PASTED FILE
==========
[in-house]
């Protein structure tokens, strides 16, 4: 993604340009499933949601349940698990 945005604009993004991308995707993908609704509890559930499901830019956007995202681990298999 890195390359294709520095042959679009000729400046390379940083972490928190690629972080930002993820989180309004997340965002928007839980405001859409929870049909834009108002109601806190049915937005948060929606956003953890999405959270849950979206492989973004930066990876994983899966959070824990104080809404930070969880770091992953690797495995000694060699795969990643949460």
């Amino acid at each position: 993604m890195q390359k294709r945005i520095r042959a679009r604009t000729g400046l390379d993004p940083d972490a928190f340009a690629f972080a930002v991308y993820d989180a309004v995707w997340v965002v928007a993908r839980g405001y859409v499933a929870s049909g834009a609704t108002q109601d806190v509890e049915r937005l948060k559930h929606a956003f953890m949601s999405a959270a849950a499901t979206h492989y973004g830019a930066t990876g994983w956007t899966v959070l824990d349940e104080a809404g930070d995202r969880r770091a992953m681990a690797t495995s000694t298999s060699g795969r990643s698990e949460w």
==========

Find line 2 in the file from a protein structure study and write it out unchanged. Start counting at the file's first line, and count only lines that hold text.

């Protein structure tokens, strides 16, 4: 993604340009499933949601349940698990 945005604009993004991308995707993908609704509890559930499901830019956007995202681990298999 890195390359294709520095042959679009000729400046390379940083972490928190690629972080930002993820989180309004997340965002928007839980405001859409929870049909834009108002109601806190049915937005948060929606956003953890999405959270849950979206492989973004930066990876994983899966959070824990104080809404930070969880770091992953690797495995000694060699795969990643949460």